AES Corp. Clears Hurdle For LNG Pipeline
The AES Corporation has cleared another important hurdle in its bid to lay a liquefied natural gas pipeline between The Bahamas and southeastern Florida.
The U.S. Federal Regulatory Commission on Thursday gave the company final approval for its Ocean Express pipeline project, Reuters News Service reported.
Now AES has to secure the go-ahead from the Bahamas Government before it could begin the project.
But that could take some time.
Two months ago, Keod Smith, Ambassador to the Environment and Chairman of the Bahamas Environment Science and Technology Commission (BEST), urged the government to move "very slowly" before making a decision regarding the three proposals for LNG projects before it.
Mr. Smith said that the necessary legislation is not in place to guard against possible environmental impacts.
His comments came after the BEST Commission viewed the environmental impact assessment for the proposed AES project.
That assessment said that laying a liquefied natural gas pipeline from Ocean Cay, near Bimini, to Florida presents the greatest potential for impact to marine resources, as it will cause temporary disturbance to the ocean floor.
But the EIA also said that the $550 million project is not expected to impact critical habitats of any endangered or at risk species.
The report said the development of a LNG gas terminal and desalination plant on Ocean Cay would provide economic and social benefits to Bimini and the Bahamian government as well as providing a much needed additional supply of natural gas to South Florida and potable water and natural gas to Bimini.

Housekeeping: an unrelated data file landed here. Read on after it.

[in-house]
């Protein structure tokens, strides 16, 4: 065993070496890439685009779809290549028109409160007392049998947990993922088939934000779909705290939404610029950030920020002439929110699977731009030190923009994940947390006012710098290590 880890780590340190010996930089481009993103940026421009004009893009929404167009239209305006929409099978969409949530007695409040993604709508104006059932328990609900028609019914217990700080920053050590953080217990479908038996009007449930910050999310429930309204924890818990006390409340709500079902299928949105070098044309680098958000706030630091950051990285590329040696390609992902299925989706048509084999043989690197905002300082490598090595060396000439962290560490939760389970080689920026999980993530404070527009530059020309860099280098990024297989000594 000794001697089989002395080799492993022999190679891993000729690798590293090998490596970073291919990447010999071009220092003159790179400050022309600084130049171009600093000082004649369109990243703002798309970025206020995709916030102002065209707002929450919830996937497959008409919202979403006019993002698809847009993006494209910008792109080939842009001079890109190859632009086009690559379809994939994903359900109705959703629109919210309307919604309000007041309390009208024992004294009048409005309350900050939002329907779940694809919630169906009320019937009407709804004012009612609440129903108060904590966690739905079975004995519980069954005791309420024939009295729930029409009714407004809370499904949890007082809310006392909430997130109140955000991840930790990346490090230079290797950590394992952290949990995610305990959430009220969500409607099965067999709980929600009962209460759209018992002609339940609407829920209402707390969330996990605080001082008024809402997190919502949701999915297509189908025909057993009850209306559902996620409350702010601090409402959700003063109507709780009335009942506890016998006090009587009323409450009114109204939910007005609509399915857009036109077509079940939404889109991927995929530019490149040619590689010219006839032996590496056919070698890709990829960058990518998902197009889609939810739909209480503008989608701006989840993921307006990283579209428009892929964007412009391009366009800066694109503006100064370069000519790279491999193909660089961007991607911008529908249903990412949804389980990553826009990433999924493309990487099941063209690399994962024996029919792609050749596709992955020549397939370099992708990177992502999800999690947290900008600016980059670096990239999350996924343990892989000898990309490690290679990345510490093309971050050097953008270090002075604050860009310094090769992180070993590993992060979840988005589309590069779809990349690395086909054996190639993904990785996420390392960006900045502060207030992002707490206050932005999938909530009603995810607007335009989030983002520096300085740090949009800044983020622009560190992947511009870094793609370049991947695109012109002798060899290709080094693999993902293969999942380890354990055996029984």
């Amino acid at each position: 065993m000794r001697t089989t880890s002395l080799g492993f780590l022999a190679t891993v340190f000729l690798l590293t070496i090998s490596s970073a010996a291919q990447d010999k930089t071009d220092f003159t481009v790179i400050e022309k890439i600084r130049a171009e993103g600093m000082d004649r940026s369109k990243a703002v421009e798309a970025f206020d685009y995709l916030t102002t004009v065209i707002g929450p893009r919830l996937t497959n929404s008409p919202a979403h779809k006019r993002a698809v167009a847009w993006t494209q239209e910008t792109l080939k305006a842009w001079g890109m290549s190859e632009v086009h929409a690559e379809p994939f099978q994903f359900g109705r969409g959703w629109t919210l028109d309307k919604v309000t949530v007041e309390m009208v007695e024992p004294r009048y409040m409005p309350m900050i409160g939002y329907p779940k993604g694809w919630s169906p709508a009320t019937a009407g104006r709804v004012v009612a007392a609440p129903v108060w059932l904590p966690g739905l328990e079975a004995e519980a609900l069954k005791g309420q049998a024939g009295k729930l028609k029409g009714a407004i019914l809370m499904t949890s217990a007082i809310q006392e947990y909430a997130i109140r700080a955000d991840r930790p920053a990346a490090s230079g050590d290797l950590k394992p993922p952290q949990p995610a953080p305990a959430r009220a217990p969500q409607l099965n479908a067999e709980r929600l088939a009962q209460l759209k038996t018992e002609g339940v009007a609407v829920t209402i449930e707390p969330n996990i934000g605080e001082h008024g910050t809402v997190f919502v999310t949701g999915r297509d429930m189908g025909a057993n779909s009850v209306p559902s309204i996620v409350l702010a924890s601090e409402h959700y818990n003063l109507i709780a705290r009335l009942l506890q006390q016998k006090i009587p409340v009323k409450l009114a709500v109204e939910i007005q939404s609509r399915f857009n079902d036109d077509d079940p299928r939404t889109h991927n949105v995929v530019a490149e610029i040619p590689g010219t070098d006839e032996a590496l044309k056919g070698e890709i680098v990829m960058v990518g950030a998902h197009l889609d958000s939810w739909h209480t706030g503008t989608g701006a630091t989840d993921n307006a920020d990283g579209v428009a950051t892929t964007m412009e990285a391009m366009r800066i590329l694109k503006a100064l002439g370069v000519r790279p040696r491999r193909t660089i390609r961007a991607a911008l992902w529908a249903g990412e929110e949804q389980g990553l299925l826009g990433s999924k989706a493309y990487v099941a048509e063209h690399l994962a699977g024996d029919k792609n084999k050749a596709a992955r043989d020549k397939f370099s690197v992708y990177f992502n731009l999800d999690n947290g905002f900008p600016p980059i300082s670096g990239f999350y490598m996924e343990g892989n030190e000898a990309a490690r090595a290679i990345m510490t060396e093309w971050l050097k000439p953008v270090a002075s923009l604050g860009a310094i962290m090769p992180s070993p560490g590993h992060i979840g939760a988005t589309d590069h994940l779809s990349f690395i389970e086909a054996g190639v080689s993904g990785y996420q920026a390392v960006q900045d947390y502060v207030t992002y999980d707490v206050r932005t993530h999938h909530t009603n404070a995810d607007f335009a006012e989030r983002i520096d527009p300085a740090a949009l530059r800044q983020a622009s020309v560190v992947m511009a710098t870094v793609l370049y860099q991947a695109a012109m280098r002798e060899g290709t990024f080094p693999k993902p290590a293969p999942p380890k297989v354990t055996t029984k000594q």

The 54-mile pipeline would transport up to 842 million cubic feet of natural gas a day. The pipeline would connect with the Florida Gas Transmission Co. pipeline system in Broward County, Florida.
The Ocean Express pipeline would connect with, and receive natural gas transported by a 40-mile Bahamian-jurisdiction pipeline, which is owned by another AES affiliate, that extends to Ocean Cay.
Ocean Cay, a 90-acre man-made industrial island, would be the site of a liquefied natural gas storage and re-gasification facility that would receive LNG from foreign suppliers.
The AES pipeline would deliver natural gas to markets in Florida and over the interstate pipeline grid to other parts of the country. AES has said it plans to have the pipeline start delivering gas to customers by November 2005.
AES Project Director Aaron Samson has said that The Bahamas is the single best place in the world to bring LNG into southeast Florida and has continuously promised that his company is adhering to the strictest environmental standards.
Two other companies, El Paso and Tractebel North America Inc. also propose to establish liquefied natural gas pipelines between The Bahamas and Florida.
But Trade and Industry Minister Leslie Miller has said that it appears that El Paso is out of the race given that it has been reporting financial troubles.
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